This is often combined with DH2 statements, as in:
I can’t believe the author dismisses intelligent design in such a cavalier fashion. Intelligent design is a legitimate scientific theory.
Contradiction can sometimes have some weight. Sometimes merely seeing the opposing case stated explicitly is enough to see that it’s right. But usually evidence will help.
At level 4 we reach the first form of convincing disagreement: counterargument. Forms up to this point can usually be ignored as proving nothing.
Counterargument might prove something. The problem is, it’s hard to say exactly what.
Counterargument is contradiction plus reasoning and/or evidence. When aimed squarely at the original argument, it can be convincing. But unfortunately it’s common for counterarguments to be aimed at something slightly different. More often than not, two people arguing passionately about something are actually arguing about two different things. Sometimes they even agree with one another, but are so caught up in their squabble they don’t realize it.
There could be a legitimate reason for arguing against something slightly different from what the original author said: when you feel they missed the heart of the matter. But when you do that, you should say explicitly you’re doing it.
The most convincing form of disagreement is refutation. It’s also the rarest, because it’s the most work. Indeed, the disagreement hierarchy forms a kind of pyramid, in the sense that the higher you go the fewer instances you find.
To refute someone you probably have to quote them. You have to find a “smoking gun,” a passage in whatever you disagree with that you feel is mistaken, and then explain why it’s mistaken. If you can’t find an actual quote to disagree with, you may be arguing with a straw man.
While refutation generally entails quoting, quoting doesn’t necessarily imply refutation. Some writers quote parts of things they disagree with to give the appearance of legitimate refutation, then follow with a response as low as DH3 or even DH0.
DH6. Refuting the Central Point
The force of a refutation depends on what you refute.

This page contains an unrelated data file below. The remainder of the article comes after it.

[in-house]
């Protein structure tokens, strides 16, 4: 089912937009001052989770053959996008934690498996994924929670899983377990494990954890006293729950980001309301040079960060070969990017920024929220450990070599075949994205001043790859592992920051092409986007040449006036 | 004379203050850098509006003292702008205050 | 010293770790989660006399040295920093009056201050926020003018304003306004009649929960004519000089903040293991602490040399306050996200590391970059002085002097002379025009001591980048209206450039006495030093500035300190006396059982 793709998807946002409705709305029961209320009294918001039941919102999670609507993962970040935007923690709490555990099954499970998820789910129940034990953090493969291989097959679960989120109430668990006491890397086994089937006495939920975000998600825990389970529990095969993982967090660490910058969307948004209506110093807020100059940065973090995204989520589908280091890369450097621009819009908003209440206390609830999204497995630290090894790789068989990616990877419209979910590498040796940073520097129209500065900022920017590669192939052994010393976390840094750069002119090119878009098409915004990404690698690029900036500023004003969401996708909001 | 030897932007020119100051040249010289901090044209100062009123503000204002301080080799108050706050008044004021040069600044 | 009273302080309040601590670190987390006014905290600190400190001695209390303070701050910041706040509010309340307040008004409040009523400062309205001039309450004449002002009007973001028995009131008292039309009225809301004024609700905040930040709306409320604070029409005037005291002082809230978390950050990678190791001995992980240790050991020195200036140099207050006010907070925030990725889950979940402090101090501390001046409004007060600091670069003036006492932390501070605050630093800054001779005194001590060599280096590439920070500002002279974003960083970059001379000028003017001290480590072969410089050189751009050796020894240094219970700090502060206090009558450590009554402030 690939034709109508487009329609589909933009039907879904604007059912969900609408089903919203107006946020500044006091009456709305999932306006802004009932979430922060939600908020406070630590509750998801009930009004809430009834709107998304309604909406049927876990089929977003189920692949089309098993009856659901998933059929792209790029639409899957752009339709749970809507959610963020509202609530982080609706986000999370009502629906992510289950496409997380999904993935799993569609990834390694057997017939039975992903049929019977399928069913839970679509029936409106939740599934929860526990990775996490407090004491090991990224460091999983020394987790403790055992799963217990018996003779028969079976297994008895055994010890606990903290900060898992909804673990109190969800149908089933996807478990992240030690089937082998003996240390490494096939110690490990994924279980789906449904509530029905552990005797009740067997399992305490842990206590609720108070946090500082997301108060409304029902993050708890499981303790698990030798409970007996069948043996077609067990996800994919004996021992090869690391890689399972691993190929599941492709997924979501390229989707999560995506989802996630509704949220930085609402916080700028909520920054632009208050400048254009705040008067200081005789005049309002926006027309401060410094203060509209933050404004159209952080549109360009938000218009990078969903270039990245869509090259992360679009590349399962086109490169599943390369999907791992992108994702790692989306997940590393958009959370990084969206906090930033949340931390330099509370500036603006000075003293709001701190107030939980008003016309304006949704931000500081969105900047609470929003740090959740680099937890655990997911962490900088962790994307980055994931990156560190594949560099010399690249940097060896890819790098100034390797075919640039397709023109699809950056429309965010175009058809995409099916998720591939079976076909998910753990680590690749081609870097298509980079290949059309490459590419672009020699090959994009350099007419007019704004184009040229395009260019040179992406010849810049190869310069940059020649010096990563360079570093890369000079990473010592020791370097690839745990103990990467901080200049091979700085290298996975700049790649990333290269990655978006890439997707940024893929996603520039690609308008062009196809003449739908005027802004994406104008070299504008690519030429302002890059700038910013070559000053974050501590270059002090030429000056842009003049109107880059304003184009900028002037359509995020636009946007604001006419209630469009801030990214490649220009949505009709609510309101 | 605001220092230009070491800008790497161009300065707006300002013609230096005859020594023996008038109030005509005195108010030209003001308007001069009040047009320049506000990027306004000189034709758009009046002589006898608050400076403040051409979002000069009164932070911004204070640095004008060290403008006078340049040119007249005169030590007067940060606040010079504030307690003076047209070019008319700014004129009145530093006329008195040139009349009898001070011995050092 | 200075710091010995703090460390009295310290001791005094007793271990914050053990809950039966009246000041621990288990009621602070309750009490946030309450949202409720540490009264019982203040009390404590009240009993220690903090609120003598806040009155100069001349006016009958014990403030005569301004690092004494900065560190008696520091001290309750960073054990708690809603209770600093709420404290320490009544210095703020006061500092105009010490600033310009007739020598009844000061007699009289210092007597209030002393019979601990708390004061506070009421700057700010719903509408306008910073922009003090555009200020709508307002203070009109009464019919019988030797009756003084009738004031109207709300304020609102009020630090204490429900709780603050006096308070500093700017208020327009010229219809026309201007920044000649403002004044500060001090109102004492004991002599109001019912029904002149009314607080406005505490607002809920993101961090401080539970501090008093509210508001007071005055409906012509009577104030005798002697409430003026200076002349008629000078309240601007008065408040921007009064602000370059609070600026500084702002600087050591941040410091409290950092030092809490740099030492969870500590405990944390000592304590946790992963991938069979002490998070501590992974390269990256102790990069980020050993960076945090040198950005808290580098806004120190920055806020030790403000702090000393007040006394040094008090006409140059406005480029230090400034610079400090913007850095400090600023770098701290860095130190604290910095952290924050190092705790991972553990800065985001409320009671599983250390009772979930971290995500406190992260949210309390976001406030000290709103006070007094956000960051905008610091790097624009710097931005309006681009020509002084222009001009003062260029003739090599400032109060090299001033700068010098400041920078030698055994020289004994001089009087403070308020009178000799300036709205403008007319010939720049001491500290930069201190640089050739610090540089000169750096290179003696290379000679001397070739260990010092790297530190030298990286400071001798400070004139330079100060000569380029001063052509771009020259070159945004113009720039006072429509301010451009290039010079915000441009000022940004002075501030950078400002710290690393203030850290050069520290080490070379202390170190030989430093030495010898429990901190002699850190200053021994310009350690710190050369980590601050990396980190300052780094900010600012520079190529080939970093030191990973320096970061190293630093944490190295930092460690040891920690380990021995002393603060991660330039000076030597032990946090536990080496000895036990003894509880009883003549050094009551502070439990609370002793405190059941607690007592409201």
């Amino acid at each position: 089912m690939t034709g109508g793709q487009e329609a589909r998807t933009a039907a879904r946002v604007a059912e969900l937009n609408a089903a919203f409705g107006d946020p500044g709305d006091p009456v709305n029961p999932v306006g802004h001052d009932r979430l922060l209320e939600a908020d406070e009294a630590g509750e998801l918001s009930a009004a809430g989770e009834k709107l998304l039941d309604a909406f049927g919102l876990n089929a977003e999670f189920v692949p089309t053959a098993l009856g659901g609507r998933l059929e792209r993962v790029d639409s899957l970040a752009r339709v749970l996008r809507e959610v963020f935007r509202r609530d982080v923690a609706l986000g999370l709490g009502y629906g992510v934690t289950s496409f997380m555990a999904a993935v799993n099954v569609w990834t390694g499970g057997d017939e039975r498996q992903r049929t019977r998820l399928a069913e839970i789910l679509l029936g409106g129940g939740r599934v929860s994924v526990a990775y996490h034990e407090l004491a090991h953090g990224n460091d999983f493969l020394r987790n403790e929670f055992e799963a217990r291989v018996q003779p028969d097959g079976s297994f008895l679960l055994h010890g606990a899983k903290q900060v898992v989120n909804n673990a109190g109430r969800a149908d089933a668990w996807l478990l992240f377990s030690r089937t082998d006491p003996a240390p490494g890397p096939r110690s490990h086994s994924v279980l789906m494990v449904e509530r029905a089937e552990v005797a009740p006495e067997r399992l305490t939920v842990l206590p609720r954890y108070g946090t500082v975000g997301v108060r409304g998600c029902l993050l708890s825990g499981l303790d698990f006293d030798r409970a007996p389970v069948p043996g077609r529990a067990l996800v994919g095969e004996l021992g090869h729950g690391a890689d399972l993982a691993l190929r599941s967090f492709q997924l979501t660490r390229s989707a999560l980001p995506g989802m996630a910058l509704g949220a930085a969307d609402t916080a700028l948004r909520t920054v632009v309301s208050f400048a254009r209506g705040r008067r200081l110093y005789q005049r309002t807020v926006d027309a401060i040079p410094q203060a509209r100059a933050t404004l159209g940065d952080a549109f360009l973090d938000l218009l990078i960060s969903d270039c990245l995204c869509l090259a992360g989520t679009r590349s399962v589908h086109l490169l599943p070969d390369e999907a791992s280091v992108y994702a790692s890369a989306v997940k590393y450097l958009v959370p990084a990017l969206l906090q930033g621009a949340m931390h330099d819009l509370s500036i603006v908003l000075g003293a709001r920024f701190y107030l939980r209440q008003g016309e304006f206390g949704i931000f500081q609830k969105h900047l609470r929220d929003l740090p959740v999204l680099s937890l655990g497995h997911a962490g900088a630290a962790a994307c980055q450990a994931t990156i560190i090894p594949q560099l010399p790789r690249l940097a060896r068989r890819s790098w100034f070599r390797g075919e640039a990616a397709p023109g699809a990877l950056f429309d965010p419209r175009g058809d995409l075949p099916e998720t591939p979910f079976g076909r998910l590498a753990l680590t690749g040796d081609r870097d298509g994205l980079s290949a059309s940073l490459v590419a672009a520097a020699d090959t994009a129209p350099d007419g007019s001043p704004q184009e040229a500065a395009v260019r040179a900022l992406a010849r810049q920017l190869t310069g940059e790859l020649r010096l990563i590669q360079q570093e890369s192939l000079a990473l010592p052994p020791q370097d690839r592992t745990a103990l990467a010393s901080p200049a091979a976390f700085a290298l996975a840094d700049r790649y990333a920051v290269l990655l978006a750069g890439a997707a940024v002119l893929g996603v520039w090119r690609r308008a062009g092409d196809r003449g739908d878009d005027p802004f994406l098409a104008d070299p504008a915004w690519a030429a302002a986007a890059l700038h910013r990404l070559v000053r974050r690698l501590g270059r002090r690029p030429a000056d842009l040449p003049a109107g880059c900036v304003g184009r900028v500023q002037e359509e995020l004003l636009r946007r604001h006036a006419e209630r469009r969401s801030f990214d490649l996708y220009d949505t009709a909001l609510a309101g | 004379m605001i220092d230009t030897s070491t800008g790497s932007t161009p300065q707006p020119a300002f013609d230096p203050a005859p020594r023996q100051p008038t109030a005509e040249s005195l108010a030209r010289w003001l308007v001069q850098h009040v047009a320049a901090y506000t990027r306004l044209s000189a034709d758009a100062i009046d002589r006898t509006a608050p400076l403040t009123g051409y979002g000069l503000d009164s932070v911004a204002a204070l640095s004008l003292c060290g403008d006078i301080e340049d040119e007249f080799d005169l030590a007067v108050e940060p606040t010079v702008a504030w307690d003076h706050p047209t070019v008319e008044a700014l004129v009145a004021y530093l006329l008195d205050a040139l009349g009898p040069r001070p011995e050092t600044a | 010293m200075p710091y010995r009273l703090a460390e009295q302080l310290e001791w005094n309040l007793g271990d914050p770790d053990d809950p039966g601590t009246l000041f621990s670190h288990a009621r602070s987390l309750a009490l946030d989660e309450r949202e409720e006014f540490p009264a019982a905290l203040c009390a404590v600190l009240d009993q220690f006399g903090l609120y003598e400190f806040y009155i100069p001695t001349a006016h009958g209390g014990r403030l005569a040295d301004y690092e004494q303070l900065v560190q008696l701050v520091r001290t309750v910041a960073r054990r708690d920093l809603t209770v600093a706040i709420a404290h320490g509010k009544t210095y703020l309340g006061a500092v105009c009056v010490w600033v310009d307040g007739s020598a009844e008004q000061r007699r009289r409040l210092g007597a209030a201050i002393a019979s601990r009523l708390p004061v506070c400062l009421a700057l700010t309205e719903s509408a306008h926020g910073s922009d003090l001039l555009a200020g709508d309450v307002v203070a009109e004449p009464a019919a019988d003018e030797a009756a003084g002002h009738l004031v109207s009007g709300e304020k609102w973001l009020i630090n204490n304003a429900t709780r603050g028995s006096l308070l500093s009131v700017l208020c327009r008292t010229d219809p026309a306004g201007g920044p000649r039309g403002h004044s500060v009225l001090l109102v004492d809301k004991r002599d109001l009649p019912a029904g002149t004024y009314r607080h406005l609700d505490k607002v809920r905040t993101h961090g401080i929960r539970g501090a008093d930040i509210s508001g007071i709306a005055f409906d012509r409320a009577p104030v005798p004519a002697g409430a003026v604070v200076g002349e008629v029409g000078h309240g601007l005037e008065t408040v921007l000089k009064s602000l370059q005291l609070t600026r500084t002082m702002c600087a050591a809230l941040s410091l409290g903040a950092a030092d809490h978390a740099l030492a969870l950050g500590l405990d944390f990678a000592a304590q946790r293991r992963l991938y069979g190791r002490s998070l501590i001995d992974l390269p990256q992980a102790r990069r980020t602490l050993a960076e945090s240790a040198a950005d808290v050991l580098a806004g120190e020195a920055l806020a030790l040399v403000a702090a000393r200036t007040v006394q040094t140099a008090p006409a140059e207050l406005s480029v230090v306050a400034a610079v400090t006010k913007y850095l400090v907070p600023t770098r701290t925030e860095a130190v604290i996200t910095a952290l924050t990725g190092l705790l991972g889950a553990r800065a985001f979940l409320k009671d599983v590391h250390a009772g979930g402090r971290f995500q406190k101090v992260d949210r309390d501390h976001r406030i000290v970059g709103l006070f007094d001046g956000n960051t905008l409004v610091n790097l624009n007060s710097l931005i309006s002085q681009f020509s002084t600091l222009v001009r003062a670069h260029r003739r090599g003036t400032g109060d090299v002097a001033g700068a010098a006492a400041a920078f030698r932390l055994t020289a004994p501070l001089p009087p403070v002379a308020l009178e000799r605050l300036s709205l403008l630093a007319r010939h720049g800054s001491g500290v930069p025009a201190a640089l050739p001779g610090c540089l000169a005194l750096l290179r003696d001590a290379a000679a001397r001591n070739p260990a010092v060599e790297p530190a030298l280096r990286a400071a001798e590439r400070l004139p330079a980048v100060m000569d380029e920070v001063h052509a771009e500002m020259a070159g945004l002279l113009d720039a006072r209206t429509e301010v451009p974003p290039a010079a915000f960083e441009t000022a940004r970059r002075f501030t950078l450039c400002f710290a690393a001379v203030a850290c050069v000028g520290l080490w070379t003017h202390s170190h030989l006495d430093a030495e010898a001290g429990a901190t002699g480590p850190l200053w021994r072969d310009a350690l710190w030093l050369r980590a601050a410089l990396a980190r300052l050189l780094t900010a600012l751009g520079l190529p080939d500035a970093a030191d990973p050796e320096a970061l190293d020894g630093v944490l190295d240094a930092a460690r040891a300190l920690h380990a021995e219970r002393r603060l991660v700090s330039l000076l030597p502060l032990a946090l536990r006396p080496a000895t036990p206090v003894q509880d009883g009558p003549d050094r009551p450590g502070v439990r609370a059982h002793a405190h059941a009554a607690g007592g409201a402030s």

The most powerful form of disagreement is to refute someone’s central point.
Even as high as DH5 we still sometimes see deliberate dishonesty, as when someone picks out minor points of an argument and refutes those. Sometimes the spirit in which this is done makes it more of a sophisticated form of ad hominem than actual refutation. For example, correcting someone’s grammar, or harping on minor mistakes in names or numbers. Unless the opposing argument actually depends on such things, the only purpose of correcting them is to discredit one’s opponent.
Truly refuting something requires one to refute its central point, or at least one of them.
And that means one has to commit explicitly to what the central point is. So a truly effective refutation would look like:
The author’s main point seems to be x. As he says:
But this is wrong for the following reasons . . .
The quotation you point out as mistaken need not be the actual statement of the author’s main point. It’s enough to refute something it depends upon.
What It Means
Now we have a way of classifying forms of disagreement. What good is it? One thing the disagreement hierarchy doesn’t give us is a way of picking a winner. DH levels merely describe the form of a statement, not whether it’s correct.
A DH6 response could still be completely mistaken.
But while DH levels don’t set a lower bound on the convincingness of a reply, they do set an upper bound.
A DH6 response might be unconvincing, but a DH2 or lower response is always unconvincing.
The most obvious advantage of classifying the forms of disagreement is that it will help people to evaluate what they read. In particular, it will help them to see through intellectually dishonest arguments. An eloquent speaker or writer can give the impression of vanquishing an opponent merely by using forceful words. In fact that is probably the defining quality of a demagogue. By giving names to the different forms of disagreement, we give critical readers a pin for popping such balloons.
Such labels may help writers too. Most intellectual dishonesty is unintentional. Someone arguing against the tone of something he disagrees with may believe he’s really saying something. Zooming out and seeing his current position on the disagreement hierarchy may inspire him to try moving up to counterargument or refutation.
But the greatest benefit of disagreeing well is not just that it will make conversations better, but that it will make the people who have them happier.
If you study conversations, you find there is a lot more meanness down in DH1 than up in DH6.
You don’t have to be mean when you have a real point to make. In fact, you don’t want to. If you have something real to say, being mean just gets in the way.
If moving up the disagreement hierarchy makes people less mean, that will make most of them happier. Most people don’t really enjoy being mean; they do it because they can’t help it.
Thanks to Trevor Blackwell and Jessica Livingston for reading drafts of this.